The carafe 18 includes a carafe lid 24 having an aperture 26 configured for receiving the brewed coffee there through. The carafe 18 is positioned under the brew basket housing 16 such that the carafe lid 24 is proximal to an exit aperture 28 in a bottom surface 30 of the brew basket housing 16. The exit aperture 28 is aligned with the aperture 26 in the carafe lid 24 to supply the brewed coffee into the carafe 18.

As the coffee is brewed, the coffee drips from the exit aperture 28 into and through the aperture 26 into the carafe 18. The exit aperture 28 and the aperture 26 are positioned in a gap 32 between the bottom surface 30 and the carafe lid 24, such that the dripping coffee is exposed to cold air infiltrating the gap 32. The cold air decreases the temperature of the coffee as it drips from the exit aperture 28 into the aperture 26.

Referring to FIG. 3, a brew basket housing 16 includes a brew basket assembly 40 positionable therein. The brew basket assembly 40 includes an upper basket portion 42 slidingly mounted with respect to a lower basket portion 44, where the upper basket portion 42 is configured to receive coffee grounds therein. The lower basket portion 44 includes a lip 46 which is engagable by a stop 48 positioned on the outer surface 50 of the upper basket portion 42. The lip 46 and stop 48 interact to limit the vertical travel of the upper basket portion 42 within the lower basket portion 44.

Bias members 52 are interposed between the upper and lower basket portions 42 and 44, thereby vertically biasing the upper basket portion 42 with respected to the lower basket 44. The bias members 52 bias and maintain the upper basket portion 42 a distance “A” from the lower basket portion 44 in an un-weighted condition.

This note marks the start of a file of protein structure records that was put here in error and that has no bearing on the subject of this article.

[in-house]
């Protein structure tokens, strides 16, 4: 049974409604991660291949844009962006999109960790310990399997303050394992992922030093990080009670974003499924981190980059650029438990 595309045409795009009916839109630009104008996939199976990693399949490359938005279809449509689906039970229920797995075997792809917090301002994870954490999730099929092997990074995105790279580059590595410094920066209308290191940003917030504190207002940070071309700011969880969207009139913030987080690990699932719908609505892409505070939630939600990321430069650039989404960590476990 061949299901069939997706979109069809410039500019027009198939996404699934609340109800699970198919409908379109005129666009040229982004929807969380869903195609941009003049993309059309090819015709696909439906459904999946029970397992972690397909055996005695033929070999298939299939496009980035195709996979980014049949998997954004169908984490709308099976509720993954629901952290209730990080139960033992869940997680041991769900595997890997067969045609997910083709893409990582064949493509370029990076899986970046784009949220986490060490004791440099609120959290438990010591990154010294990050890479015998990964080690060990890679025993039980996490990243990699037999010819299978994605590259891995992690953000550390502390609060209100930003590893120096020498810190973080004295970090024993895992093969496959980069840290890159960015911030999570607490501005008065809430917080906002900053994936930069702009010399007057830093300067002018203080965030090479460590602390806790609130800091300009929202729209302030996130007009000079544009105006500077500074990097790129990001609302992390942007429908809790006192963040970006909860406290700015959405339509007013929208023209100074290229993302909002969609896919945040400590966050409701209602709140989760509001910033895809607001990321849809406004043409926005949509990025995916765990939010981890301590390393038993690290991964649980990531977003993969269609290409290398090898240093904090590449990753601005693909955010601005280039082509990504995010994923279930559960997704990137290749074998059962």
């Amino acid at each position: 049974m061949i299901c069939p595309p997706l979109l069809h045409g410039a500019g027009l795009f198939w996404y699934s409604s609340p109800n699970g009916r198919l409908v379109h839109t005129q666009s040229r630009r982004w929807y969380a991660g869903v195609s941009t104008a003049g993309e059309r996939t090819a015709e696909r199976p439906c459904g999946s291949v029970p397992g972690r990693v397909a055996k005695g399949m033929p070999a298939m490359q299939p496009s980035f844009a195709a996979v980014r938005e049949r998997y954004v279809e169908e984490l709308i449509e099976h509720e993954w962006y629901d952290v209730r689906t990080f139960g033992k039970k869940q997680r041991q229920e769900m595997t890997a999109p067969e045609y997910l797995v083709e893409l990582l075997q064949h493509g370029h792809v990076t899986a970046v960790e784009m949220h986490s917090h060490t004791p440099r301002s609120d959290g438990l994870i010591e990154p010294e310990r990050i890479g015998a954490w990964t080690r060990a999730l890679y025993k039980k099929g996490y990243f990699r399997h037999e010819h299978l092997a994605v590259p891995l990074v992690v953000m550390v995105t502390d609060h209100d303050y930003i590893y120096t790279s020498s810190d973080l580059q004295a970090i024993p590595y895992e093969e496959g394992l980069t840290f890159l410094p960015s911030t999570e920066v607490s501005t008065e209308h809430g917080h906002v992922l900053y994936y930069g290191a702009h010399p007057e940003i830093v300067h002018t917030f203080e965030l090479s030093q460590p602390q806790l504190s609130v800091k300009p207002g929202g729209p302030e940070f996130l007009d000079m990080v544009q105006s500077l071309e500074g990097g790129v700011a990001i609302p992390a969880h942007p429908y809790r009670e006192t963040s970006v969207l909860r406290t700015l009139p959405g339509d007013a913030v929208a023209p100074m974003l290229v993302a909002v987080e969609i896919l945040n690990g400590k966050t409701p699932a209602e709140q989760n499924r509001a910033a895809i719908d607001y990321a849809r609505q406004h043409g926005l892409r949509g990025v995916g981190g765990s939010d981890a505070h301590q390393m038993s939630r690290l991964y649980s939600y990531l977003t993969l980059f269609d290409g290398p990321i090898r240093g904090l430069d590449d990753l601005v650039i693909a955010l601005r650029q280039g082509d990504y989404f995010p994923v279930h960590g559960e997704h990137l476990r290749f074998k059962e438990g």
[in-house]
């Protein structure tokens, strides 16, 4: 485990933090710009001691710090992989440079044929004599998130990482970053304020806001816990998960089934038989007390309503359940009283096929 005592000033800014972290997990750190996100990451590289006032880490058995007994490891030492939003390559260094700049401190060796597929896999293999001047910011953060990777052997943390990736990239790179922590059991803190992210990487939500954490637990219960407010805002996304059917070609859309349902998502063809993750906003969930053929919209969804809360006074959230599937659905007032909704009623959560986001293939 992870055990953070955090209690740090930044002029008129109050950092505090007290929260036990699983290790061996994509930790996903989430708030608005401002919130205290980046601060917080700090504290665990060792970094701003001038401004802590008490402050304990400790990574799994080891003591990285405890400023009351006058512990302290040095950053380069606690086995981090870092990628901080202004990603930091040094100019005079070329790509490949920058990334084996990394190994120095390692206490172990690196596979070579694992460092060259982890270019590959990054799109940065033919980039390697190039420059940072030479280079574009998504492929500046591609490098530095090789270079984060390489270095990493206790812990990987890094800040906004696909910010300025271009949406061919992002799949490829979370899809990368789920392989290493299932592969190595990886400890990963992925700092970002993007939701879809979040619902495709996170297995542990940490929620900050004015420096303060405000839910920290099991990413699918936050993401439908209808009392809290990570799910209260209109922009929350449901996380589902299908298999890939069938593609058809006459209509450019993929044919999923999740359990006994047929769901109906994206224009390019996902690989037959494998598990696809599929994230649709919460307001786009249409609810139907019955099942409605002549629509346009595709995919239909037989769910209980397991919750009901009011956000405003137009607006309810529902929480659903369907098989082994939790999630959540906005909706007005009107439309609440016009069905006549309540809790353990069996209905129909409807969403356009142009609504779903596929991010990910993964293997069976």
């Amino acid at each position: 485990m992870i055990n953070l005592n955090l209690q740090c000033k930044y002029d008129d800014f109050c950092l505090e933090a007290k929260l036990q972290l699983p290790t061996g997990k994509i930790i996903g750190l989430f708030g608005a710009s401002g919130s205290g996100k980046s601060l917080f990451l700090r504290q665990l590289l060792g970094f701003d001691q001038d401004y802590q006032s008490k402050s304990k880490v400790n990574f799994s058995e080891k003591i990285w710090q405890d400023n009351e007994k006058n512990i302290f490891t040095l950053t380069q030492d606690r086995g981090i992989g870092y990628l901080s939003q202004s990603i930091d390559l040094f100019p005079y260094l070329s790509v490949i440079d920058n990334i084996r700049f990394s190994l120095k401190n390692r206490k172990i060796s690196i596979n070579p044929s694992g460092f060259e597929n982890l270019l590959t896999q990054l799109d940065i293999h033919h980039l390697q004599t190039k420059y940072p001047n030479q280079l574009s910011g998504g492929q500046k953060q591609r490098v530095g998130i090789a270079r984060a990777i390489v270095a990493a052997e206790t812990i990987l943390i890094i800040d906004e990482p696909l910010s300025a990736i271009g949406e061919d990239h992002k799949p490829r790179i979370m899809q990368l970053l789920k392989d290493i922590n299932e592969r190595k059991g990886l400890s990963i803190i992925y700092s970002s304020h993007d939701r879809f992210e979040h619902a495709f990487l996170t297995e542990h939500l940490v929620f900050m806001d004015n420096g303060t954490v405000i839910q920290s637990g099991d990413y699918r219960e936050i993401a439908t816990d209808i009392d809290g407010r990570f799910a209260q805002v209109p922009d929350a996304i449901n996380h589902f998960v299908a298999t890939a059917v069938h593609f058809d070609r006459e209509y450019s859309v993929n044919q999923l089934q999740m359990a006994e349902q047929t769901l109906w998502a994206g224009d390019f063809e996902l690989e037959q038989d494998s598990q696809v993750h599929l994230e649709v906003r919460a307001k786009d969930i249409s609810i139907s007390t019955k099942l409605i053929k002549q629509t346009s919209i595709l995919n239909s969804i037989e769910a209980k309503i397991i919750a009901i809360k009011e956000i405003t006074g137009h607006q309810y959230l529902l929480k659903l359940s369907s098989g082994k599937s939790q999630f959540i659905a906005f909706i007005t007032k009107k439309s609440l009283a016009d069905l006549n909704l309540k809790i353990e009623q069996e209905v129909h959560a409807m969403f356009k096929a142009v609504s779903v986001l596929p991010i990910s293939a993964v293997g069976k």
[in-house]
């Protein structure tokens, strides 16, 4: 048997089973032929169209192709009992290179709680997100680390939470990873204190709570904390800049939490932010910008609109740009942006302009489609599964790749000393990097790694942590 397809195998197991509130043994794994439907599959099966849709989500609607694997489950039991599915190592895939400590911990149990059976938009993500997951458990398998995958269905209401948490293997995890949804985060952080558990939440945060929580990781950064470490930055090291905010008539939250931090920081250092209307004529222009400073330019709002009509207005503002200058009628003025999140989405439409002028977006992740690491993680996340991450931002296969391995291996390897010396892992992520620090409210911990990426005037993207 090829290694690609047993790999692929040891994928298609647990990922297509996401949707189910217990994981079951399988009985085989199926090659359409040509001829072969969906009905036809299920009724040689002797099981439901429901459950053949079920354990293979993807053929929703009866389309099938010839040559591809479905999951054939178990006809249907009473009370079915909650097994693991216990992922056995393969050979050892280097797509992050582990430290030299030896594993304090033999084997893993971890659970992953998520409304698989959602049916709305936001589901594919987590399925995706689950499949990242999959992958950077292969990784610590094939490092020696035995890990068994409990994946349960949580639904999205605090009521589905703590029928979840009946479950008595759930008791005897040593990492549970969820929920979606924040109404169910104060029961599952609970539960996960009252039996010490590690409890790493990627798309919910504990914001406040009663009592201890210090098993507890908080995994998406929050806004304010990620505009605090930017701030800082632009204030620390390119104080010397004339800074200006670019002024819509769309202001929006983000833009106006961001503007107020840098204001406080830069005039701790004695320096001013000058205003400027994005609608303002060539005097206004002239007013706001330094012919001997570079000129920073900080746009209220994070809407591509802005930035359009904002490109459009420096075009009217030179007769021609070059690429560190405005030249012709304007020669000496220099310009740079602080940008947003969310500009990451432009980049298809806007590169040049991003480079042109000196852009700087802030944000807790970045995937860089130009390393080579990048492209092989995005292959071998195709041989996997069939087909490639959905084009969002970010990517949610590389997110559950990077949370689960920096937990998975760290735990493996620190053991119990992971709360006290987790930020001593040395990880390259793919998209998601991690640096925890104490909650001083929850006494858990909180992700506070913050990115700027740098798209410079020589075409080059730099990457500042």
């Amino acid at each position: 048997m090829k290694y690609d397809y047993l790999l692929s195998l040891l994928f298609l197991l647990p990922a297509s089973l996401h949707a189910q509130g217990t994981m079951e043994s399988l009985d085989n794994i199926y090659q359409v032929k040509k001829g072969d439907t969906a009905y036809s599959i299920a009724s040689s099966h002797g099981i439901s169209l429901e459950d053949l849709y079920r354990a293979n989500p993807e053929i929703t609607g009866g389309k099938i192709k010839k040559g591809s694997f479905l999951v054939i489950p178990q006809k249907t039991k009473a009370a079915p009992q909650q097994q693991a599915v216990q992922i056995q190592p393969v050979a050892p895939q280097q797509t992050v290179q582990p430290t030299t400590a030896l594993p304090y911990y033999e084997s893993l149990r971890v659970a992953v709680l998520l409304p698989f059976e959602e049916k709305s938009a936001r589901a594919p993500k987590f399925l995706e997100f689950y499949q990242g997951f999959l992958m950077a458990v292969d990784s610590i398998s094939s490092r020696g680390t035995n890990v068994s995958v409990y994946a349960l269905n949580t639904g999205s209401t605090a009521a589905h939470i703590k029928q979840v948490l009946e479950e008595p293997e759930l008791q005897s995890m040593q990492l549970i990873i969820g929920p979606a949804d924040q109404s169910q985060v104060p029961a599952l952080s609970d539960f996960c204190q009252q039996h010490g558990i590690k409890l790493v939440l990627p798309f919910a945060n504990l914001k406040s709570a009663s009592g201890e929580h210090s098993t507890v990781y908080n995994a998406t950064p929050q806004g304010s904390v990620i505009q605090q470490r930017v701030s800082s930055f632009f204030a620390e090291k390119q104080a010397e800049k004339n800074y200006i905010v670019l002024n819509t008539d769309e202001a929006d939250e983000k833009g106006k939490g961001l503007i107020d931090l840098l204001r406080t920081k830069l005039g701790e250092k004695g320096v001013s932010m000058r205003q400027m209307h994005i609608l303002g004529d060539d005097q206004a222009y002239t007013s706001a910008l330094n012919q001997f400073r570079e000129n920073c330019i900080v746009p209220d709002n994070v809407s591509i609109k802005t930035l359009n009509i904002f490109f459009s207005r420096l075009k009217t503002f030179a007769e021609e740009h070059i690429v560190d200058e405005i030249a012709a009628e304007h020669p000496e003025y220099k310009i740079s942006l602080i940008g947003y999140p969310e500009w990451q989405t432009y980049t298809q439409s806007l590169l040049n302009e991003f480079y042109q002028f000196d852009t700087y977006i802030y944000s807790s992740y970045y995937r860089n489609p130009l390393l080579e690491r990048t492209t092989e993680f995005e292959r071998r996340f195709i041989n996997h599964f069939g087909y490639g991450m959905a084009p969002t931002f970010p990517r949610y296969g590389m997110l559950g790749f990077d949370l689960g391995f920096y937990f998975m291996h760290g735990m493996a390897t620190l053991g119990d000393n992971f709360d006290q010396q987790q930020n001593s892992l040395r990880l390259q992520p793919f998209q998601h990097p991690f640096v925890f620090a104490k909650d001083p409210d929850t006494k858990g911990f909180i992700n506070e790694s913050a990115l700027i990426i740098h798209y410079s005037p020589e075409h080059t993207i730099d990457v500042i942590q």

The upper and lower basket portions 42, 44 each include exit apertures 54 and 56. A basket valve 58 is positioned adjacent to the exit apertures 54 and 56. The basket valve 58 includes a seal 60 and output head 62 affixed to opposite ends of a shaft 64. The seal 60 is positioned over exit aperture 54, on the interior of the upper basket portion 42. The shaft 64 extends through the apertures 54, 56, positioning the output head 62 exterior to the lower basket portion 44. A spring 66 is positioned about the shaft 64, interposed between the upper basket portion 42 and the output head 62. The spring 66 biases the seal 60 against the interior of the upper basket portion 42 closing, sealing, the exit aperture 54 on the upper basket portion 42. To open the basket valve 58 a force is applied against the output head 62, compressing the spring 66 and separating the seal 60 from the exit aperture 54.

While the basket valve 58 is depicted to include spring 66 to bias the basket valve 58 into a closed position, it is contemplated that the spring 66 to can be replaced within any flexible elastic object used to store mechanical energy, which can bias the basket valve 58 into a closed position.

Referring to FIG. 4, the bias members 52 are selected to maintain the upper basket portion 42 the distance “A” from the lower basket portion 44, until a threshold weight is present in the upper basket portion 42. When the threshold weight is exceeded, the bias members 52 compress permitting the upper basket portion 42 to move downwardly with respect to the lower basket portion 44. If the weight within the upper basket portion 42 is decreased below that of the threshold weight, the bias members 52 raise the upper basket portion 42 with respect to the lower basket portion 44, where the lip 46 and stop 48 limit the extent of travel.

The threshold weight is a design feature of a coffee maker, which is related to the size of the coffee maker, namely, 2-cup, 4-cup, etc. The threshold weight is a preset weight which is greater then the combined weight of a specified amount of dry coffer grounds and a specific amount of added hot water deposited within the upper basket portion 42. The bias members 52 are selected to compress after the combined weight exceeds the threshold weight.